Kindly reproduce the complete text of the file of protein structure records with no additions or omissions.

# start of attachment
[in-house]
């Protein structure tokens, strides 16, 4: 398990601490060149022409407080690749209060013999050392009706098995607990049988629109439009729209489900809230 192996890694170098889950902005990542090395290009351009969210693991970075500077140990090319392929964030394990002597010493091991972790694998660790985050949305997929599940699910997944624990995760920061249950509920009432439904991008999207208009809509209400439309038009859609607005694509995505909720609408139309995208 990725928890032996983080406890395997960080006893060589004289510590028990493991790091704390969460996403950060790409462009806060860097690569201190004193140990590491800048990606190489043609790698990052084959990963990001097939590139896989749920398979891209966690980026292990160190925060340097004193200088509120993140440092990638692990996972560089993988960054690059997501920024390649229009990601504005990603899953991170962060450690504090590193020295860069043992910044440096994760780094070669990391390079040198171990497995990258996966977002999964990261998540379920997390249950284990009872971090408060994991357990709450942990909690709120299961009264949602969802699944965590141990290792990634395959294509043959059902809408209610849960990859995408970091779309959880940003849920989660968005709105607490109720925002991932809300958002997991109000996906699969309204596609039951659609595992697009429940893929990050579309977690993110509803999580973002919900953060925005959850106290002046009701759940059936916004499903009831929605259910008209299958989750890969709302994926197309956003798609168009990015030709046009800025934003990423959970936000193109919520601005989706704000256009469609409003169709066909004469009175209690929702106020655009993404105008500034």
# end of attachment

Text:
[in-house]
């Protein structure tokens, strides 16, 4: 398990601490060149022409407080690749209060013999050392009706098995607990049988629109439009729209489900809230 192996890694170098889950902005990542090395290009351009969210693991970075500077140990090319392929964030394990002597010493091991972790694998660790985050949305997929599940699910997944624990995760920061249950509920009432439904991008999207208009809509209400439309038009859609607005694509995505909720609408139309995208 990725928890032996983080406890395997960080006893060589004289510590028990493991790091704390969460996403950060790409462009806060860097690569201190004193140990590491800048990606190489043609790698990052084959990963990001097939590139896989749920398979891209966690980026292990160190925060340097004193200088509120993140440092990638692990996972560089993988960054690059997501920024390649229009990601504005990603899953991170962060450690504090590193020295860069043992910044440096994760780094070669990391390079040198171990497995990258996966977002999964990261998540379920997390249950284990009872971090408060994991357990709450942990909690709120299961009264949602969802699944965590141990290792990634395959294509043959059902809408209610849960990859995408970091779309959880940003849920989660968005709105607490109720925002991932809300958002997991109000996906699969309204596609039951659609595992697009429940893929990050579309977690993110509803999580973002919900953060925005959850106290002046009701759940059936916004499903009831929605259910008209299958989750890969709302994926197309956003798609168009990015030709046009800025934003990423959970936000193109919520601005989706704000256009469609409003169709066909004469009175209690929702106020655009993404105008500034």